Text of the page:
Jury finds man guilty of paraplegic wife’s murder — (Bellefontaine Examiner)

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Bellefontaine Examiner

Jury finds man guilty of paraplegic wife’s murder

Created on Saturday, 18 April 2015

MARYSVILLE — A Milford Center man has been convicted of killing of his paraplegic wife.

A jury took just four hours Thursday to find Jon Costell, 57, of 25 S. Mill St., Milford Center, guilty of aggravated murder, failing to provide for a functionally impaired person, domestic violence and involuntary manslaughter in connection with the death of Debra Lyn Costell.

Jon Costell refused to look at the jury as the verdict was read and jurors were polled individually. He could face life in prison at Monday’s sentencing. Union County Common Pleas Court Judge Don Fraser said he does not need a presentence investigation, but has asked the attorneys involved in the case to write a brief memo addressing how some of the sentences should be handled.

“Jon Costell almost got away with murder,” Union County Prosecutor David Phillips said in closing arguments. “He mistreated his wife, he abused her, he controlled her, and ultimately, he poisoned her.”

Doctors, toxicologists and coroners testified during the four-day trial that Debra Costell died of a lethal overdose of Tramadol, a painkiller, and Sertraline, an antidepressant. Both the drugs had been prescribed to the woman.

The September 2013 death of Debra Lyn Costell was originally ruled as undetermined.

Debra Costell was confined to a bed due to complications from diabetes and other infirmities. She had chronic wounds that would not heal. She was, on several occasions, admitted into a nursing home. Each time, she wanted to go home as soon as possible. The pair had been married for 17 years.

About 5:30 a.m., Sept. 25, 2013, Jon Costell called 911 to report his wife was not breathing. Paramedics pronounced Debra Costell dead at the scene.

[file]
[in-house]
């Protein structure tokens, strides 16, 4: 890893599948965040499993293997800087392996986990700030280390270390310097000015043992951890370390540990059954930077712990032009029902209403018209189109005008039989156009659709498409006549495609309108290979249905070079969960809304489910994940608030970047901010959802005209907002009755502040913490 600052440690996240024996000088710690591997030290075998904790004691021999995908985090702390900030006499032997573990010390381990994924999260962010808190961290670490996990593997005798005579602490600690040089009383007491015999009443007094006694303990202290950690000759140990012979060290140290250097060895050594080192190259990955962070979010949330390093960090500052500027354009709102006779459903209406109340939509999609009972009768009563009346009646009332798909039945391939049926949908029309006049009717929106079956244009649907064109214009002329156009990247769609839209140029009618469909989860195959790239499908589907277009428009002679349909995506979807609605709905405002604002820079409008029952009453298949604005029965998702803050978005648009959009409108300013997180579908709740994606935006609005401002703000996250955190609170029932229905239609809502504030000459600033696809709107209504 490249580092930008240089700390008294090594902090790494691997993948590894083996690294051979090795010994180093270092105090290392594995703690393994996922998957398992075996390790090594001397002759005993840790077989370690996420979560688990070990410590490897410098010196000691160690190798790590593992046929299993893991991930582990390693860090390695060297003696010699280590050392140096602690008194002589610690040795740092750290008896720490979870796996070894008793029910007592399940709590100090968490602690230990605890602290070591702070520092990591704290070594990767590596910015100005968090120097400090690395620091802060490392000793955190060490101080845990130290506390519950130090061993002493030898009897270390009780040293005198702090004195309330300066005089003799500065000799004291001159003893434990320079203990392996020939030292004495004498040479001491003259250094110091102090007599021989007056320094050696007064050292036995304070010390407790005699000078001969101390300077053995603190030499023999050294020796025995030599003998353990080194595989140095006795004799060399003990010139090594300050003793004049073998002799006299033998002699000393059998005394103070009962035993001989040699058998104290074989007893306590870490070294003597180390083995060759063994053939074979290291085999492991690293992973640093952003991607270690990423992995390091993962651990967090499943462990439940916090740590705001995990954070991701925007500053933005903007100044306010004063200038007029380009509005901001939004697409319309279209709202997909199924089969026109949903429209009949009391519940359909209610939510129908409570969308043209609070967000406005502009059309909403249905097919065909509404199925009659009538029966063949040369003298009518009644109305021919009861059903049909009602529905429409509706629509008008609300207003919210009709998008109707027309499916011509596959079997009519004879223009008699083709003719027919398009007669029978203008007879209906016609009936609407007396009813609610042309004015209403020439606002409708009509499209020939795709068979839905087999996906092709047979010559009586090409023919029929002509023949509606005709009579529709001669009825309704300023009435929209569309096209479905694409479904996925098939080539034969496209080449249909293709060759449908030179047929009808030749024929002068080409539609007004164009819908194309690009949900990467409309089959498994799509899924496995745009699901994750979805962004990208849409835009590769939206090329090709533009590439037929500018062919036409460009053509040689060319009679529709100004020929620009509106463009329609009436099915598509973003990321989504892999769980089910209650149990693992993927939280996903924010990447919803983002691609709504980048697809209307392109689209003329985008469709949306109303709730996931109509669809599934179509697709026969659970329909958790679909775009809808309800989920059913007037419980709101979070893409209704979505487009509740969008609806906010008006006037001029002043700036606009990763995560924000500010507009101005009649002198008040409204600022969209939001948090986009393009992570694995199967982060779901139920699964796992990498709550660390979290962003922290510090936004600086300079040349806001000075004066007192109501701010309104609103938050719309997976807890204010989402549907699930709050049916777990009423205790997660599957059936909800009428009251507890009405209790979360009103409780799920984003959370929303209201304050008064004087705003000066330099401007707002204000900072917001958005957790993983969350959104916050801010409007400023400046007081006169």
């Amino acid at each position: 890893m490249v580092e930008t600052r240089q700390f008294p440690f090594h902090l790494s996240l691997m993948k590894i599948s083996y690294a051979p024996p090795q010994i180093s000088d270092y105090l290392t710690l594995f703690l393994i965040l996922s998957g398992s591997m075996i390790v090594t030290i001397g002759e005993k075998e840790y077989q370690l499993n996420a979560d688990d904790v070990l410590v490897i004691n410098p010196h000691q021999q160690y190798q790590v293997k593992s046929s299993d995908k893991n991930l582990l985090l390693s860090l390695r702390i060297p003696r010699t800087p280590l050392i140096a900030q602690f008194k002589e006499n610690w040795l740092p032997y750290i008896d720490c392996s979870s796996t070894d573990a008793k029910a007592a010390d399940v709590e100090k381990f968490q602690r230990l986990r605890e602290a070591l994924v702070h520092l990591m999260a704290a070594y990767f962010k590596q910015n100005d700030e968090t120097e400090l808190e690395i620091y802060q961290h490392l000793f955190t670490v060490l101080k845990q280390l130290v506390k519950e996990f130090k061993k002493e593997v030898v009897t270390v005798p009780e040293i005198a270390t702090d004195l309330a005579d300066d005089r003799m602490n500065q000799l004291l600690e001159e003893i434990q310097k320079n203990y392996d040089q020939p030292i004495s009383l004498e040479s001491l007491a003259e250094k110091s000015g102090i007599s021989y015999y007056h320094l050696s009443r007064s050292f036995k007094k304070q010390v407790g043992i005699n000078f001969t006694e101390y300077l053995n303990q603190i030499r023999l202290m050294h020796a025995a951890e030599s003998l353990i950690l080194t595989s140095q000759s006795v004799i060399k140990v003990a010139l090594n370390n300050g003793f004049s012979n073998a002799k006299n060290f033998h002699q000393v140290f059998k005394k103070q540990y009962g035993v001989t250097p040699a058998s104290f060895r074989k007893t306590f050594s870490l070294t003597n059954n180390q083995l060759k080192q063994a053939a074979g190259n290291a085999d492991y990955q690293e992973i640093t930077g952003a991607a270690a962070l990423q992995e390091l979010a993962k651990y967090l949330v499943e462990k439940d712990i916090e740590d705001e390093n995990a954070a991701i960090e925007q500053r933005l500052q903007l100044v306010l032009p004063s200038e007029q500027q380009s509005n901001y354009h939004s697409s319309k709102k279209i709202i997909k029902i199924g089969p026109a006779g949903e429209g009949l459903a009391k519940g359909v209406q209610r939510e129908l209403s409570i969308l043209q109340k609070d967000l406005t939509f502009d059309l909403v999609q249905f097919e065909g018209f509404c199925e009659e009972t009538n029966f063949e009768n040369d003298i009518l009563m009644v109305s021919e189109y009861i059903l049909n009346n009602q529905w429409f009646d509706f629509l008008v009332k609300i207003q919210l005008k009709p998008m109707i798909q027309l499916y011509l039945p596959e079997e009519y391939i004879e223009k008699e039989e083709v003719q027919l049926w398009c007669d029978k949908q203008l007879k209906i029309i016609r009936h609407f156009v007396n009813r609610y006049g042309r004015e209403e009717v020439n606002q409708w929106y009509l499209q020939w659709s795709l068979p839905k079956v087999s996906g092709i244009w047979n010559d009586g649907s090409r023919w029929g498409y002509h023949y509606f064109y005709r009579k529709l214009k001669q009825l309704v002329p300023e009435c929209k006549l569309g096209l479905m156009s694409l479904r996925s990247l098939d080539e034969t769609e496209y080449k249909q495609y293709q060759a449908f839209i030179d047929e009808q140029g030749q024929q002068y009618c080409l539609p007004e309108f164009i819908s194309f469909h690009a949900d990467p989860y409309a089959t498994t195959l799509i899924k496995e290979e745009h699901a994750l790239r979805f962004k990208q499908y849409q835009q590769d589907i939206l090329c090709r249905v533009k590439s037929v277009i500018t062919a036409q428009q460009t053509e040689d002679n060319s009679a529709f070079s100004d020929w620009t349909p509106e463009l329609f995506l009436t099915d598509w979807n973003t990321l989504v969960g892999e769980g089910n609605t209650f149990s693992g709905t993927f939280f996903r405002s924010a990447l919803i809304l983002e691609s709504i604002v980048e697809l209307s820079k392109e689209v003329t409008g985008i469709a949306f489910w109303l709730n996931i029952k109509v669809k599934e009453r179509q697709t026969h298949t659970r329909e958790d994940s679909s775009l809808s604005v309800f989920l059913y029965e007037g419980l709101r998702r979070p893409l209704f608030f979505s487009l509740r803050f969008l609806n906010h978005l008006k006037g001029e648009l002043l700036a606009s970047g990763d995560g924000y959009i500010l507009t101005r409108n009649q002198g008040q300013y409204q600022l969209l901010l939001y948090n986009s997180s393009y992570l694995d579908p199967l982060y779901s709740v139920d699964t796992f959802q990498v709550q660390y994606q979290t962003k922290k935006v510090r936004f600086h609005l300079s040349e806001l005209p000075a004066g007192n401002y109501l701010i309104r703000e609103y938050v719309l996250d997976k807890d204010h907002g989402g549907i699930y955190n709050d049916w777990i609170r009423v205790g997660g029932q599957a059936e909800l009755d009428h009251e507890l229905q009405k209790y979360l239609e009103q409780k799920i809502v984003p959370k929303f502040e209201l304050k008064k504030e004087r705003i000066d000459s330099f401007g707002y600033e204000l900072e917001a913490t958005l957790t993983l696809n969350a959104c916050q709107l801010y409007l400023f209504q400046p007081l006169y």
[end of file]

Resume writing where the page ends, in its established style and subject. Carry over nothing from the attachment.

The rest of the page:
Within moments of learning about the woman’s death, the state Medicaid office contacted Union County Coroner David Applegate asking him to investigate the death. The Medicaid board cited repeated complaints from home-health providers and reports of abuse in the home.

After an autopsy, toxicology report and further investigation, Applegate ruled the death homicide.

“He didn’t count on an autopsy,” said Phillips. “He didn’t count on forensic evidence. He counted on ‘She was sick.’ And he thought no one would be any the wiser.”

Phillips offered pictures of the dead woman and her wounds.

“These are not pleasant to look at,” Phillips told the jury.

During three days of testimony, 25 witnesses took the stand, all on behalf of the presentation.

Doctors and home health aids told the jury about Debra Costell’s poor health and injuries as well as Jon Costell’s abusive and neglectful behaviors. Health care providers said Jon Costell would not allow his wife to use her oxygen at night because it was too loud and he refused to give her pain medication despite excruciating pain.

Those who came to care for Debra Costell said her husband was also verbally abusive toward them and asked to have several of them fired. Several workers also refused to return to the home because of the defendant’s behavior toward them and his wife.

The health care workers also gave conflicting reports about how the Tramadol and some other medications were given as well as the levels of the drugs in the woman’s body at the time of her death.

Jon Costell did not take the stand in the trial and offered no defense.

“After the presentation of these 25 witnesses…we still don’t know,” said defense attorney Cliff Valentine.

He said the prosecution was trying to overwhelm the jury with “sheer volume” of circumstantial evidence.

“Jon loved Debra,” Valentine said during closing arguments.

He said Jon Costell, who has three prior domestic violence convictions, had problems of his own, but “he did the best he could.”

Phillips said the defendant did his best to control his wife, not help her.

“He wanted power over life and death and on Sept. 24 and Sept. 25, he chose death,” said Phillips.

The prosecutor said he was not obligated to show motive, but he said it was obvious.

“He blamed her,” Phillips told the jury. “He blamed her for his job loss. He blamed her for them not having any money. He blamed her for him not being able to live the life he wanted.”

Now Jon Costell faces spending the remainder of his life in prison.

Phillips said he doesn’t yet know if he will seek a life sentence. He said he wants to review the law. He credited the investigators in the case for finding justice for the woman.

After the verdict was read, Jon Costell said he had nothing he wanted to say. Valentine said he would not have done anything different in the case. He stood by his decision not to let Jon Costell take the stand. He said the case against his client was entirely circumstantial, but doubts there was anything he could have done to earn an acquittal.

“The facts were what the facts were,” he said.